Indur Goklany (pdf) has deconstructed the IPCC climate forecasts and models and finds something interesting -- for all the forecasts of catastrophe, it is hard to find it in the actual IPCC numbers (vs. off-the-cuff statements by folks like Al Gore).
First, one needs to understand the basis for the various scenarios crafted by the IPCC. I will leave some out, and focus on Goklany's analysis of just two - the IPCC A1F1 and B1 scenarios. (the charts below have been edited to simplify them to just these two scenarios)
One can think of A1F1 being close to a "do nothing" scenario on CO2, what is often called a Richer but Warmer scenario. The B1 scenario represents fairly large interventions in Co2 use and investments in energy technologies, with lower CO2 concentrations and as a result lower but still positive GDP growth (it takes only a small change in GDP growth to result in large changes in GDP 80 years hence -- the miracle of compounding). This is the cooler but poorer scenario. I know the Left has a fantasy that climate legislation is somehow an economic engine, but most economists on this reality plane achnowlege a tradeoff between CO2 intervention and economic growth.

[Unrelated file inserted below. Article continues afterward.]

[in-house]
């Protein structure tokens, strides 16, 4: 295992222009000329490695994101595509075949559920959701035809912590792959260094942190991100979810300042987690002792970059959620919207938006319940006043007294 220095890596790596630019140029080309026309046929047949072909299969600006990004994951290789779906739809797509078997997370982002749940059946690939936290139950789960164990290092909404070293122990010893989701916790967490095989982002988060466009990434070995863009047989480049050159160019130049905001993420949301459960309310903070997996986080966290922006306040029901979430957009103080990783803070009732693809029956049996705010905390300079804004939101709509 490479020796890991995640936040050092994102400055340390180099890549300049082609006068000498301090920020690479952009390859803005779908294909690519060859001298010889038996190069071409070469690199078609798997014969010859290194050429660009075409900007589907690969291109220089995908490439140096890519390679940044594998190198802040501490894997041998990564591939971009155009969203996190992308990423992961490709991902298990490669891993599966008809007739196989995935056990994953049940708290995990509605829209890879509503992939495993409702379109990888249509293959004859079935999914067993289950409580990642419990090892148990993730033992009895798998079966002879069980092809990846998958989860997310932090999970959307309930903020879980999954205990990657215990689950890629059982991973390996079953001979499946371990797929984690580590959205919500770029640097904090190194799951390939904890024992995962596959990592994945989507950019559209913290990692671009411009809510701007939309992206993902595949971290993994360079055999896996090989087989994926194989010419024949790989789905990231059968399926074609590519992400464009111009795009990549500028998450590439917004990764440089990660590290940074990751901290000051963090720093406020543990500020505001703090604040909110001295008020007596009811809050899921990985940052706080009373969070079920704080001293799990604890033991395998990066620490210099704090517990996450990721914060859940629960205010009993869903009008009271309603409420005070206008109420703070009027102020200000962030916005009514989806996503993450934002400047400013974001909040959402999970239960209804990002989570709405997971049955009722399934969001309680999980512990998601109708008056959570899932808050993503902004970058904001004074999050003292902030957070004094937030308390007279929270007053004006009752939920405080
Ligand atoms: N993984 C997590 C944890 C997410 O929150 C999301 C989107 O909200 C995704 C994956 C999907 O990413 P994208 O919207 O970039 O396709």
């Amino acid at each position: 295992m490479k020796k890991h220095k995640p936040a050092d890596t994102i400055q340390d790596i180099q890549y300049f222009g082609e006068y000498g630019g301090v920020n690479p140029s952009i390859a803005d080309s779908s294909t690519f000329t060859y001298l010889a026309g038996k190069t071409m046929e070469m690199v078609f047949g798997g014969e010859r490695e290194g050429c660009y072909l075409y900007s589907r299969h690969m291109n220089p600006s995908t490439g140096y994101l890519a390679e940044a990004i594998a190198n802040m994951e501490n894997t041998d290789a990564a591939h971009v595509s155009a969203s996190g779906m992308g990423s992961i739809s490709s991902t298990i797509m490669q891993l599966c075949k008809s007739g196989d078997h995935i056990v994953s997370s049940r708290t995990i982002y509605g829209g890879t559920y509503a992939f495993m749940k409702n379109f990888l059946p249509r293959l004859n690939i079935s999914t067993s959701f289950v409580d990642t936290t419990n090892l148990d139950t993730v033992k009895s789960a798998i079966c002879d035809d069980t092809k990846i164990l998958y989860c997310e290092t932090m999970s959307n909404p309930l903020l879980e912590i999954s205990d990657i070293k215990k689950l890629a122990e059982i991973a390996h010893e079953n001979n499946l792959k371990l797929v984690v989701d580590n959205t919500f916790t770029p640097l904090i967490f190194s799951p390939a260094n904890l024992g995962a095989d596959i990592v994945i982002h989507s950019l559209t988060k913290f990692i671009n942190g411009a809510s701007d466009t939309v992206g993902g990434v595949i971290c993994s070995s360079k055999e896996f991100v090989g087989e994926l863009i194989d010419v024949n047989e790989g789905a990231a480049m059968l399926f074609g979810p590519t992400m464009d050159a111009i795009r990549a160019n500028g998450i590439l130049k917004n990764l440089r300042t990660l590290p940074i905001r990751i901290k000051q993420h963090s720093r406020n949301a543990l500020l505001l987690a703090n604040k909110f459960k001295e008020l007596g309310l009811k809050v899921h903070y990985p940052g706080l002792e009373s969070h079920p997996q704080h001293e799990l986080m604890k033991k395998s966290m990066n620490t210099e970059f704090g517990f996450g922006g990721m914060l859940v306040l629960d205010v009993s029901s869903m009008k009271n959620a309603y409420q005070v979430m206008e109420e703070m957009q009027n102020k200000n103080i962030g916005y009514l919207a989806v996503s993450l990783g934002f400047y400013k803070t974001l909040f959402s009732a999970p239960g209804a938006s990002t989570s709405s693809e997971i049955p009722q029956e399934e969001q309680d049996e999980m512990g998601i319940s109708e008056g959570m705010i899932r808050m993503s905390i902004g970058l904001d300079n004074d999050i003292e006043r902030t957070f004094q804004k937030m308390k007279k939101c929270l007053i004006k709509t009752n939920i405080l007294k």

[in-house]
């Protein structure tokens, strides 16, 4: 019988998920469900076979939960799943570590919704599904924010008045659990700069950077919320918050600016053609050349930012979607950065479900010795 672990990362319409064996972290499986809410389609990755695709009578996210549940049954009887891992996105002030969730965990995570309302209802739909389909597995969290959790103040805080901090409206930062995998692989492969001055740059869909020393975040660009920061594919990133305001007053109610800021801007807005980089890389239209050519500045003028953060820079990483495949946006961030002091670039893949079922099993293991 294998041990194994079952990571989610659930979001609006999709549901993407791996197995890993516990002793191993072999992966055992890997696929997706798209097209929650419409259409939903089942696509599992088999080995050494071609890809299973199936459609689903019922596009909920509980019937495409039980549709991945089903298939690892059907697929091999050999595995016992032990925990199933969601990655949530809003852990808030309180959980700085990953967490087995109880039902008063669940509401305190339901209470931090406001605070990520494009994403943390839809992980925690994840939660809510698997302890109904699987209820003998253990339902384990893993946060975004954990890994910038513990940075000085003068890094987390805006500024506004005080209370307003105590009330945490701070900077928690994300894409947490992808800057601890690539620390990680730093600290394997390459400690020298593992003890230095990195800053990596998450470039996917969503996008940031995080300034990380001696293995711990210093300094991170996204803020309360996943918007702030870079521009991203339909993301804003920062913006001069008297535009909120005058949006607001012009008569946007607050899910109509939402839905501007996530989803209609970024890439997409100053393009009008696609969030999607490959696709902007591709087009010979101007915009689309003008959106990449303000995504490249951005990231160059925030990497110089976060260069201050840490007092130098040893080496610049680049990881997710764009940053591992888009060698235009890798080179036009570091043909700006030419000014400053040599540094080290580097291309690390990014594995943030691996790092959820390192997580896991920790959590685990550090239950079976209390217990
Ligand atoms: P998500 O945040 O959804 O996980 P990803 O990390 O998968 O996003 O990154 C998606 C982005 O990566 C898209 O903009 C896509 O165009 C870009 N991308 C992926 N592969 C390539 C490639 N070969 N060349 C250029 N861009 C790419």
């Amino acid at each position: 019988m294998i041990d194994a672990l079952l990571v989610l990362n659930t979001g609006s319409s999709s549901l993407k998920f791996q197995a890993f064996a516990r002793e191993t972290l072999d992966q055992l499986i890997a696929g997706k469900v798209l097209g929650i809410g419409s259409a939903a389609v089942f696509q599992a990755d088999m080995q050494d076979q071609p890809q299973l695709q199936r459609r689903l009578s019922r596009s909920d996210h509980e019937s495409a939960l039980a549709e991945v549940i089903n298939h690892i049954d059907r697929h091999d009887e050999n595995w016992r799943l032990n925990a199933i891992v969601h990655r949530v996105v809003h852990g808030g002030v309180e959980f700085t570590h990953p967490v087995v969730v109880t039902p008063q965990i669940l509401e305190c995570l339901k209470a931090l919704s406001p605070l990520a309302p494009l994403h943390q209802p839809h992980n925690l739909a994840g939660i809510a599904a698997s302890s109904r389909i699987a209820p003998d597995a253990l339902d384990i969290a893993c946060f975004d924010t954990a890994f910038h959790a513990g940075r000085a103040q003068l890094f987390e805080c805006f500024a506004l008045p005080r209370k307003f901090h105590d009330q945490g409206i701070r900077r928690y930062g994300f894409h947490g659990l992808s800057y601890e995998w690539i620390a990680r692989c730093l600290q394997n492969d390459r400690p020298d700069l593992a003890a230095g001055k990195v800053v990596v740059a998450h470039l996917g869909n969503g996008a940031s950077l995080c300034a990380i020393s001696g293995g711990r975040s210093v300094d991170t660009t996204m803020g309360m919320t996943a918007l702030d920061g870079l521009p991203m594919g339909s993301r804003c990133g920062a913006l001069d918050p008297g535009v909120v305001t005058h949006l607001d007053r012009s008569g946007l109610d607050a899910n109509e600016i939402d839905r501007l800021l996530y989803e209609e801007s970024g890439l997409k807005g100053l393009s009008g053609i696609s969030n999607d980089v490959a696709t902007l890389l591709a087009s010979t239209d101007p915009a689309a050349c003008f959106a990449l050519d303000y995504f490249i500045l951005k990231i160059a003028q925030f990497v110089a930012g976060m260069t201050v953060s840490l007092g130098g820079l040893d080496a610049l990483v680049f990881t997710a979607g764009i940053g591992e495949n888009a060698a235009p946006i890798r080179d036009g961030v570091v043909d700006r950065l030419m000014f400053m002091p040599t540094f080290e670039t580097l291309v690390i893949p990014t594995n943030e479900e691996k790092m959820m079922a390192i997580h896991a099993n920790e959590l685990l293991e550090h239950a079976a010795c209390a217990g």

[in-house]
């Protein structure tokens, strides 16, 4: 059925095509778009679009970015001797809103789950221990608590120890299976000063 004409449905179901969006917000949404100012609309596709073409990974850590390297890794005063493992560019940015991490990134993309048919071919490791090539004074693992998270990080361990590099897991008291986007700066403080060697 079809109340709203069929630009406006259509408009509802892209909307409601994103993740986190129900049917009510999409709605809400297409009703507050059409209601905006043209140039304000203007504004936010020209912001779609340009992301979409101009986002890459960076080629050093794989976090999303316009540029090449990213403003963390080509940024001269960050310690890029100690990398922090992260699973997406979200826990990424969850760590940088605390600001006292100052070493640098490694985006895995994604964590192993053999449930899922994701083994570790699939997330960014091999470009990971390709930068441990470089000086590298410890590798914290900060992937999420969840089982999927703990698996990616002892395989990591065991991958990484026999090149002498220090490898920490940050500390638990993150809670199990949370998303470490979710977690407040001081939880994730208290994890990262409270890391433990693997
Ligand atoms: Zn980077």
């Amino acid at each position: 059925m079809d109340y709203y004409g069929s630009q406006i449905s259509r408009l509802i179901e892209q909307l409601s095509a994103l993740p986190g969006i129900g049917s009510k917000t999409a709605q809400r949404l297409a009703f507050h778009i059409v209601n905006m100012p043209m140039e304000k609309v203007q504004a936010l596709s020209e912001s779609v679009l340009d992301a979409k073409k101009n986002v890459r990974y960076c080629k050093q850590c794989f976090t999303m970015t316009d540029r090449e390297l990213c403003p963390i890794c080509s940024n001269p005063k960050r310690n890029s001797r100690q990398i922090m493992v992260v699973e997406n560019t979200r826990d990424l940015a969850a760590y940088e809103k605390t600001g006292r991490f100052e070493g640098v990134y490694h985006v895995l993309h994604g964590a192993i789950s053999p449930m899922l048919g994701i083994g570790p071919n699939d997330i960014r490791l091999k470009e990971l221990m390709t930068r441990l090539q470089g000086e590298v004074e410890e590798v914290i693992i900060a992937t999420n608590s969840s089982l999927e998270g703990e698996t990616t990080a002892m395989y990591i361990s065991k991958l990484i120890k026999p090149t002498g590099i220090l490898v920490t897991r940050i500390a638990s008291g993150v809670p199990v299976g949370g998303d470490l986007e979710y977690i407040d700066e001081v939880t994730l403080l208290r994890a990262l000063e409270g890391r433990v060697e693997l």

Goklany collates the impact on mortality from these two scenarios in the IPCC report:
Note that I am not even bothering to quibble with the IPCC numbers, which I could. I have written plenty that these temperature increase forecasts are based on assumptions of positive feedback in the climate that make little sense. Further, it makes little sense that the poorer and less advanced world in B1 would have lower base mortality than the richer, more advanced world.
Nevertheless, we can make three observations:
- The difference in mortality from "do nothing" to "strong intervention" is small, and I would suspect hardly statistically significant
- The improvement in mortality from advancing technology and wealth from the 1990 baseline dwarfs the effects of climate change
- The mortality improvements from massive focus on climate change are trivial compared to those that could be achieved with much less expensive focus on other issues.
Hat tip to Watts Up With That, who has more here in a guest essay by Goklany.